White Woman Confronts Black Cops at Protest, Says They're Part of Problem

In a viral video, a white woman protesting police violence refers to a group of Black police officers as "part of the problem." The video highlights the practical limitations that Black officers play in resolving racial disparities within the American judicial system.

The video—posted on Twitter by Henry Rodgers, Senior Congressional Correspondent of the conservative website the Daily Caller—features a woman wearing a wildcat print bandana over her face and holding a "Police the police" protest sign.

"Why won't you take off your uniform? Are you afraid of police?" the woman asked the Black officers who do not respond.

A man recording the interaction behind the woman said to her, "You're white and you're telling this to two Black police officers."

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"Yeah," she replied.

"You see the problem with that?" the man asked.

"I don't because, you know what, just because I'm white and I haven't experienced racism myself doesn't mean I can't fight for justice," she responded.

Pointing at the Black officers, the woman continued, "They're a part of the system. They're a part of the problem. Just because they're Black doesn't mean they're not a part of the problem. I'm allowed to say this to whoever. Because I'm white, racism is a white person's problem. Racism is my problem. I need to fix it. That's why I'm here talking to all of them: Black, white, f*ckin' brown, purple!"

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https://twitter.com/henryrodgersdc/status/1275527981470035969

While a 2018 American Community Survey shows that 15.5 percent of U.S. law enforcement officers are Black, Jennifer Cobbina, associate professor of criminal justice at Michigan State University, told CBS News this week that after 200 interviews with citizens of Ferguson, Missouri and Baltimore, Maryland, she believes the hiring of Black officers alone isn't enough to fix racial disparities in policing.

"Simply hiring more Black officers in and of itself is not going to be effective in reducing police violence, particularly if there is a culture of policing that encourages the aggressive policing of Black and brown people," Cobbina said.

police officer viral video
Two police officers stand in a plaza. Robert Alexander/Getty

Numerous statistics from the FBI and U.S. Bureau of Justice show that Black Americans are disproportionately more likely than white Americans to be searched, arrested and imprisoned by law enforcement officials.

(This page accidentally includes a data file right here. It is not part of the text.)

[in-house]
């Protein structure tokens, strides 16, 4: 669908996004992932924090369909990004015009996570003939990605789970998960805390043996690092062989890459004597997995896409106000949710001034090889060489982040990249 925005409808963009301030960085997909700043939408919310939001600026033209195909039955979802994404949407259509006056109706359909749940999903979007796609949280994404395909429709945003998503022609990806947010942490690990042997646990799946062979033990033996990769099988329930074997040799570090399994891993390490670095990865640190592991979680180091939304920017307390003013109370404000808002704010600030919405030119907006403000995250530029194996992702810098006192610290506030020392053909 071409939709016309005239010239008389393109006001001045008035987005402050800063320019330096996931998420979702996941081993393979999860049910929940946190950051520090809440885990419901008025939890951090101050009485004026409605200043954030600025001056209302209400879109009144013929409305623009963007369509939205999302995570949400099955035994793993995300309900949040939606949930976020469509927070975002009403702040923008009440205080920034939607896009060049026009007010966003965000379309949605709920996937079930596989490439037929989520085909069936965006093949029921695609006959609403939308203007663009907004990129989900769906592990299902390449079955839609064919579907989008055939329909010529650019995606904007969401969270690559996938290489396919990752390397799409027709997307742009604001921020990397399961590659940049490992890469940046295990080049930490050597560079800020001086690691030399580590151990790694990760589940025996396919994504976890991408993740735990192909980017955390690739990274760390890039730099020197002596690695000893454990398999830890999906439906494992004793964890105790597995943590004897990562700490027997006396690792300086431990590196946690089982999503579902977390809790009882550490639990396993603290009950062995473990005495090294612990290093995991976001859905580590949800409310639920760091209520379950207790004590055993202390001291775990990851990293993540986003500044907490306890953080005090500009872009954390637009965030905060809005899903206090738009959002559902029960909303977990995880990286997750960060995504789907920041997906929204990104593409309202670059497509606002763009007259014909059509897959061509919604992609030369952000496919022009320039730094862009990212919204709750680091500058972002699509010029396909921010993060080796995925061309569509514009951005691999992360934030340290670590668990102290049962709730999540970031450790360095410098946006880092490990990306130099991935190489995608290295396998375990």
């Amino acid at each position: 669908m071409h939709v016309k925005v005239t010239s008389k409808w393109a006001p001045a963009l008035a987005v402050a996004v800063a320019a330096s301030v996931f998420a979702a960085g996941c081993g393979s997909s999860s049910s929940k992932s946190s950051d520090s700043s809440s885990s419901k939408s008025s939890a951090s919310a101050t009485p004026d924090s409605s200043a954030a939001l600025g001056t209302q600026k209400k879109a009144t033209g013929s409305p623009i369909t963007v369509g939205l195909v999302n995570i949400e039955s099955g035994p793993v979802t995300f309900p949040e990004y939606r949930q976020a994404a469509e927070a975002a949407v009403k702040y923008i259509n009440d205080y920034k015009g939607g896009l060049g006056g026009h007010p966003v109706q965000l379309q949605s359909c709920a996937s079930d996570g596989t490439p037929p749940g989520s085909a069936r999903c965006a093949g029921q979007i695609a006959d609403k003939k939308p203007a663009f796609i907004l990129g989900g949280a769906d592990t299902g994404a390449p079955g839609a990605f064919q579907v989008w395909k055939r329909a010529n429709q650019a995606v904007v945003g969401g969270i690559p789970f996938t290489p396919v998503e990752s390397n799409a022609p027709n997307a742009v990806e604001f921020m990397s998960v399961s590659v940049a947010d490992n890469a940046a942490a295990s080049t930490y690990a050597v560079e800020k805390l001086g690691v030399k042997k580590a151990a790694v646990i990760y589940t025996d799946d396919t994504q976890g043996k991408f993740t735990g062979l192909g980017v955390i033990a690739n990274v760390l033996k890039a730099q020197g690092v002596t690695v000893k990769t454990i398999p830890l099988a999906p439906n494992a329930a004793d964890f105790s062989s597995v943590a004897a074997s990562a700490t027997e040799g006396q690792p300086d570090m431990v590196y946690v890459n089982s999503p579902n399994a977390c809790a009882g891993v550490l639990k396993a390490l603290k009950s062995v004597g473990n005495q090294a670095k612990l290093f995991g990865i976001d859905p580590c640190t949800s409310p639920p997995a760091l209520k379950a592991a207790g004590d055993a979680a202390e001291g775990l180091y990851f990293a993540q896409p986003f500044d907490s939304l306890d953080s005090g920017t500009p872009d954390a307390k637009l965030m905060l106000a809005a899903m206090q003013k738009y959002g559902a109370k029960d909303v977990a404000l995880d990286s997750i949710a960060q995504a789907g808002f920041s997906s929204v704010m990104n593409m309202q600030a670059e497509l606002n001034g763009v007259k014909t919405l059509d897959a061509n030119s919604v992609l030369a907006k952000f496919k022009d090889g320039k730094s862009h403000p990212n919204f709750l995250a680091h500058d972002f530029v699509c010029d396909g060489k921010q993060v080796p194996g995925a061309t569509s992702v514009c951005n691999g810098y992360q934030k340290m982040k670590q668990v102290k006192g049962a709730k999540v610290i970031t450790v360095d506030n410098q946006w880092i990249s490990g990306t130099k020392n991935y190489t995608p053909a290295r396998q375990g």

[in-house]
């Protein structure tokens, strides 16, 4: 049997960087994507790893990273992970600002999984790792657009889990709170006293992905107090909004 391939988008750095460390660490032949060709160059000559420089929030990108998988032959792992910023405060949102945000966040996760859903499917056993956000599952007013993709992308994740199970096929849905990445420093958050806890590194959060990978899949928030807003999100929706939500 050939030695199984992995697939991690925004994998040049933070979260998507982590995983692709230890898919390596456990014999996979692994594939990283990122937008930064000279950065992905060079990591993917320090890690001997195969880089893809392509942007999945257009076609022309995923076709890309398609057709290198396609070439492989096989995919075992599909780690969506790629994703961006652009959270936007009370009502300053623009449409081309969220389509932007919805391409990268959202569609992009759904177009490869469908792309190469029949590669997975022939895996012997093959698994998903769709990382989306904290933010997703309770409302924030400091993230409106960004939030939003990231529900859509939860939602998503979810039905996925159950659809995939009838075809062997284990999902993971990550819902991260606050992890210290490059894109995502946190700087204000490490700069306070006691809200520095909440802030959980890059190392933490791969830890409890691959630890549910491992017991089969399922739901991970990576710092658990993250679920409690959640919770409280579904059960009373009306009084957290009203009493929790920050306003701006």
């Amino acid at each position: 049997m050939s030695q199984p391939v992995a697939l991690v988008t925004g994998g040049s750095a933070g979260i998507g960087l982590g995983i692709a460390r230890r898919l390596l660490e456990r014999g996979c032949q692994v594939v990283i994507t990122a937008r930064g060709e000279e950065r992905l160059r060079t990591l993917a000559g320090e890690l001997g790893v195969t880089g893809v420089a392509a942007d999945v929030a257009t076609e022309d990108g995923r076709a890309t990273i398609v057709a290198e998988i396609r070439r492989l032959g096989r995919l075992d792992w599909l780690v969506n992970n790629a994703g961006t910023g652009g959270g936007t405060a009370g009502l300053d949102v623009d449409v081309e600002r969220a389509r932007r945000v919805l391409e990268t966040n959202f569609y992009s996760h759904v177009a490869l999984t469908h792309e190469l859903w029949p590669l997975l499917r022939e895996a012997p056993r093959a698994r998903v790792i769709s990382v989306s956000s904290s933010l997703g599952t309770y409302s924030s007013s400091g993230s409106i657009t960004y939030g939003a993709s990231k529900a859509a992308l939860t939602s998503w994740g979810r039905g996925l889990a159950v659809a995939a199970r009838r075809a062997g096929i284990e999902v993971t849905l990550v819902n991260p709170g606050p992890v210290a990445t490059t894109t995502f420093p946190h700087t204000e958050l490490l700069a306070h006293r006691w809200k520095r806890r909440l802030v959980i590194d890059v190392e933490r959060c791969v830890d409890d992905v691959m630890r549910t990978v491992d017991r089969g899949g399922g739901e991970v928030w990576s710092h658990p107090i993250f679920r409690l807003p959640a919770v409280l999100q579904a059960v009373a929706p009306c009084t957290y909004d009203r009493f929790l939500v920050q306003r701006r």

A 2011 report from the U.S. Bureau of Justice found that during a traffic stop, Black drivers were three times more likely than whites to be searched and twice as likely to be arrested.

A 2016 FBI report found that Black people represent 27 percent of all individuals arrested in the U.S. even though they only make up 13.4 percent of the U.S. population.

A 2018 report by the U.S. Bureau of Justice Statistics said that in 2016, Black adults were nearly six times more likely to be incarcerated than white adults.

In their 2012 book, Divergent Social World: Neighborhood Crime and the Racial-Spatial Divide, sociology professors Lauren Krivo and Ruth D. Peterson wrote that such statistics arise from the fact that Black Americans are more likely than other races to live in areas of concentrated urban poverty.

These areas lack vital resources and economic opportunities, increasing the likelihood for residents to commit certain violent and property crimes. These areas are also more often patrolled by police in search of lower-level criminal violations.

"Adding black people to a police force is a good start, but there is a deeper issue," Derrick Johnson, president and CEO of the NAACP, told the news website Axios. "We need to evaluate the culture of police departments, we need to look at the conduct of problematic police officers, and we need to ensure that training police officers entails de-escalation tactics."

Sonia Pruitt, head of the National Black Police Association, told the publication, "We're not a monolith—a lot of black officers may get drawn into the policing culture in a negative way."

White Woman Confronts Black Cops at Protest, Says They're Part of Problem | U.S.